Why Banks Should Not Automatically Agree To Use Insurer’s Law Firm
- Served with a lawsuit. When your financial institution is served with a lawsuit, you should provide it to your insurance broker to make a claim on any applicable insurance policy.
- "Duty to defend" provision. If the applicable insurance policy has a “duty to defend” provision, the insurer will attempt to select a law firm (not your own law firm) to represent your institution.
- Confirm claims coverage. When the insurance company responds that coverage is possible and indicates a law firm has already been or will be engaged to defend your financial institution, do not agree to be represented by that law firm unless the insurance company confirms in writing that the claims asserted in the lawsuit are covered by the insurance policies.
- "Reservation of rights letter." For claims qualifying for coverage under Directors and Officers (D&O) Liability Insurance or Errors and Omission (E&O) Liability Insurance (aka Professional Liability Insurance), insurance companies almost always qualify coverage at the outset with a letter stating the insurer reserves its right to later deny coverage. There are several reasons why financial institutions that receive that “reservation of rights letter” should seek out – and may be entitled to – their own independent counsel and not automatically proceed with using the law firm that reaches out at the instruction of the insurer.
The Right To Select Its Own Defense Counsel
Professional Liability Insurance policies may contain a “duty to defend” provision that ostensibly allows the insurer the right to select a law firm to defend its insured. If there is no “duty to defend” provision, then the insured has the absolute right to select its law firm.
Under many states’ laws, when an insurance company provides coverage subject to a reservation of rights to later deny coverage, the insured party has the right to select its own counsel to defend the claim despite the “duty to defend” provision.
Generally, the law firm suggested by the insurance company is either a “captive law firm” (that is, 100% of its work is defending insureds of that specific insurance company and the law firm is effectively a division of the insurance company) or is a law firm that receives a substantial portion of its work from that insurance company. Either way, that law firm’s economic loyalty is to the insurance company. When the law firm suggested by the insurance company reaches out, it almost never discloses its relationship with the insurance company.
While these law firms are generally very experienced in handling tort cases like those involving customer injuries at the branch locations, they often have significantly less experience defending the types of cases covered under D&O or E&O policies. While there are excellent litigators with applicable experience in these types of cases who are on insurers’ panel counsel lists, in our experience those are not the litigators referred to our clients.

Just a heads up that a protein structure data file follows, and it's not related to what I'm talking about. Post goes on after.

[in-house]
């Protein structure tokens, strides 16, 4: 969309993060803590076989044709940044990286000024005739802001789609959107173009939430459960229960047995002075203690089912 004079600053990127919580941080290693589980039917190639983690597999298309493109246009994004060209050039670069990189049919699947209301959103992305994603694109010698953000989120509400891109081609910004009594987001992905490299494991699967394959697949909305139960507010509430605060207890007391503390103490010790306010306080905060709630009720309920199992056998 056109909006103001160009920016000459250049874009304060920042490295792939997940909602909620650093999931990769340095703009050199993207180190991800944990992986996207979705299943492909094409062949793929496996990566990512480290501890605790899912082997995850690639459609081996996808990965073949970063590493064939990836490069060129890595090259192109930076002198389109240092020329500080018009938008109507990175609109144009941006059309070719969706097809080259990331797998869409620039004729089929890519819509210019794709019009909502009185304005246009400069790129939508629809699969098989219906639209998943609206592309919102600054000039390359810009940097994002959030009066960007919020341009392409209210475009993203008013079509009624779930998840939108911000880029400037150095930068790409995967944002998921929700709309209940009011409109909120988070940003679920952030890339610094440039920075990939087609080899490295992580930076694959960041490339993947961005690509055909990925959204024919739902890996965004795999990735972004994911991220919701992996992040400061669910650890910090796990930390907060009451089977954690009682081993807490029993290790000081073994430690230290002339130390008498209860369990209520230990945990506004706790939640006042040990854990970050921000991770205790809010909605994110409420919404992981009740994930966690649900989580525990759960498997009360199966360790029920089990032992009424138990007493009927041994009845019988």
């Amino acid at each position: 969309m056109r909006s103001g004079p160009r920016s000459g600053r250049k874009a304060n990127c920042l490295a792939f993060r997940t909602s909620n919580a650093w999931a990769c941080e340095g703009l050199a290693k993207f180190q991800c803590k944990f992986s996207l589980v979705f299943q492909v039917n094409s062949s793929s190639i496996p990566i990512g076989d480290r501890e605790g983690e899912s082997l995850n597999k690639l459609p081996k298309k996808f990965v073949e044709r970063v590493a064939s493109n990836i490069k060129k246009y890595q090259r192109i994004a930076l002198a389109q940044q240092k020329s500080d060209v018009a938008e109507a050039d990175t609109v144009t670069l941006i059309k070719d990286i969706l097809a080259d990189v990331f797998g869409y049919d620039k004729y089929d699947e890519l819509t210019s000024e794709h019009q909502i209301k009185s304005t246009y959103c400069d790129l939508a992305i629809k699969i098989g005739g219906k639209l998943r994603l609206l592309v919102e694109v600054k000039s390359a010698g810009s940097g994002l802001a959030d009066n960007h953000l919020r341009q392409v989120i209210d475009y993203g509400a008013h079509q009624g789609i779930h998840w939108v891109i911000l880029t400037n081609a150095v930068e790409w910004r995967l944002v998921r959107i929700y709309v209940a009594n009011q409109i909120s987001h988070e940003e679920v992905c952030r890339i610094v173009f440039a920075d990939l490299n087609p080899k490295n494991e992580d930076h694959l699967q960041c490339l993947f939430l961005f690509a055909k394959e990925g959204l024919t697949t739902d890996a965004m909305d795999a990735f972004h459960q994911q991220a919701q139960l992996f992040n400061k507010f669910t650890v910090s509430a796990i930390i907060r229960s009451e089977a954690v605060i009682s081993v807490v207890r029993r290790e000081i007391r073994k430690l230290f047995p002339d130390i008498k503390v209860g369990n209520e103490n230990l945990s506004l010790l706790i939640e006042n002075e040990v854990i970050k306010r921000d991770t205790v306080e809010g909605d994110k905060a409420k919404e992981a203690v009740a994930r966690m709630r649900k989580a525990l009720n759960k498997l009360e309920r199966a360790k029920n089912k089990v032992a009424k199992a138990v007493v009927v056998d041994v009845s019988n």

Reasons You Should Not Automatically Agree
In our experience, insurers often take the following approaches when defending a case under a reservation of rights allowing them to later deny coverage:
- Pay minimum legal fees. Pay the absolute minimum in legal fees and encourage an approach focused only on minimizing legal fees regardless of whether that is the best strategy to defend the case;
- Settlement. Settle the case and demand the insured cover a significant part of the settlement on the basis that most of the settlement should be allocated to claims not covered by the policy or within the policy’s deductible;
- Declaration the insurer has no obligation. If the case cannot be settled on terms acceptable to the insurance company, then file a separate lawsuit seeking a declaration that the insurer is not obligated to cover the claim;
- Adverse judgement. If there is an adverse judgment against the insured, then assert that the insurance policy covers little or none of the judgment amount; and
- Seek to recoup costs. Under certain circumstances and where allowed, seek to recoup the defense costs already made.
When an insurer reserves its rights, defense counsel’s loyalty is supposed to be to the insured only. However, it can be problematic for clients to be represented by a law firm that is economically dependent on the insurance company for its business. Such a law firm likely will not push back on the legal strategy suggested by the insurance company and may refuse to offer any advice to the client when the insurance company demands that the client pay most of the settlement. Additionally, the insurer’s law firm will not be as sensitive to business and reputational issues important to the client that might be implicated by arguments made by the lawyers in legal pleadings or in the courtroom.
The insurance company and its law firm will often suggest the conflict can be addressed by the client having separate “coverage counsel” to assist it during the case and any settlement discussions. This is usually insufficient, however, because coverage counsel does not control the defense of the case and is not usually in a position to settle the case with the plaintiff and explore settlement terms that are good for the client but disagreeable to the insurance company (for example, exploring assignment to the plaintiff of the client’s right to insurance coverage). In addition, the insurer will not pay the fees of separate coverage counsel.
We Can Help You
Our Financial Institutions Group’s trial attorneys have extensive experience defending financial institutions and their officers against claims covered by D&O and E&O insurance policies. Additionally, several in the group have a specialized practice representing clients in litigation with insurers regarding whether claims are covered by insurance policies.